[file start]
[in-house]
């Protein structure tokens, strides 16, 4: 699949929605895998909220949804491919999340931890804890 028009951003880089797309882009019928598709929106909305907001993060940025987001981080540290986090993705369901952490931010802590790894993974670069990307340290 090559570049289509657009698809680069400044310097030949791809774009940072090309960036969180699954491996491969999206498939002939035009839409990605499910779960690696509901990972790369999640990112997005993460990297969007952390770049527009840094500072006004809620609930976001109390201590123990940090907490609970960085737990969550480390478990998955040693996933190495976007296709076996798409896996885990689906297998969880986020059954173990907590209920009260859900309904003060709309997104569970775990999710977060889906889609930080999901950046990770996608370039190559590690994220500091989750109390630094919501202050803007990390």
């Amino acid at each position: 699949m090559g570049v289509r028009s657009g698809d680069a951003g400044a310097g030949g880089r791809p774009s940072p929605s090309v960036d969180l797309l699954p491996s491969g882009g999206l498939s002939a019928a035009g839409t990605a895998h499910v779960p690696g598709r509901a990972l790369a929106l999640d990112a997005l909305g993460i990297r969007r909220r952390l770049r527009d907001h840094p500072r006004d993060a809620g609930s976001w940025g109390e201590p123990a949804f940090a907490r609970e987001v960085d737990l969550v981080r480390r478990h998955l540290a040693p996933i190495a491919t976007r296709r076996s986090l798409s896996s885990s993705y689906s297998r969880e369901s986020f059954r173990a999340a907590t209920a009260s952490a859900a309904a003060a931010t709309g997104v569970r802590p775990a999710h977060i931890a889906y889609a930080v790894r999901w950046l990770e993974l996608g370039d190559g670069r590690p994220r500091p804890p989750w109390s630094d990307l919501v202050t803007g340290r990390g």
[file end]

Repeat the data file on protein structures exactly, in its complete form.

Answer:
[in-house]
């Protein structure tokens, strides 16, 4: 699949929605895998909220949804491919999340931890804890 028009951003880089797309882009019928598709929106909305907001993060940025987001981080540290986090993705369901952490931010802590790894993974670069990307340290 090559570049289509657009698809680069400044310097030949791809774009940072090309960036969180699954491996491969999206498939002939035009839409990605499910779960690696509901990972790369999640990112997005993460990297969007952390770049527009840094500072006004809620609930976001109390201590123990940090907490609970960085737990969550480390478990998955040693996933190495976007296709076996798409896996885990689906297998969880986020059954173990907590209920009260859900309904003060709309997104569970775990999710977060889906889609930080999901950046990770996608370039190559590690994220500091989750109390630094919501202050803007990390």
């Amino acid at each position: 699949m090559g570049v289509r028009s657009g698809d680069a951003g400044a310097g030949g880089r791809p774009s940072p929605s090309v960036d969180l797309l699954p491996s491969g882009g999206l498939s002939a019928a035009g839409t990605a895998h499910v779960p690696g598709r509901a990972l790369a929106l999640d990112a997005l909305g993460i990297r969007r909220r952390l770049r527009d907001h840094p500072r006004d993060a809620g609930s976001w940025g109390e201590p123990a949804f940090a907490r609970e987001v960085d737990l969550v981080r480390r478990h998955l540290a040693p996933i190495a491919t976007r296709r076996s986090l798409s896996s885990s993705y689906s297998r969880e369901s986020f059954r173990a999340a907590t209920a009260s952490a859900a309904a003060a931010t709309g997104v569970r802590p775990a999710h977060i931890a889906y889609a930080v790894r999901w950046l990770e993974l996608g370039d190559g670069r590690p994220r500091p804890p989750w109390s630094d990307l919501v202050t803007g340290r990390g």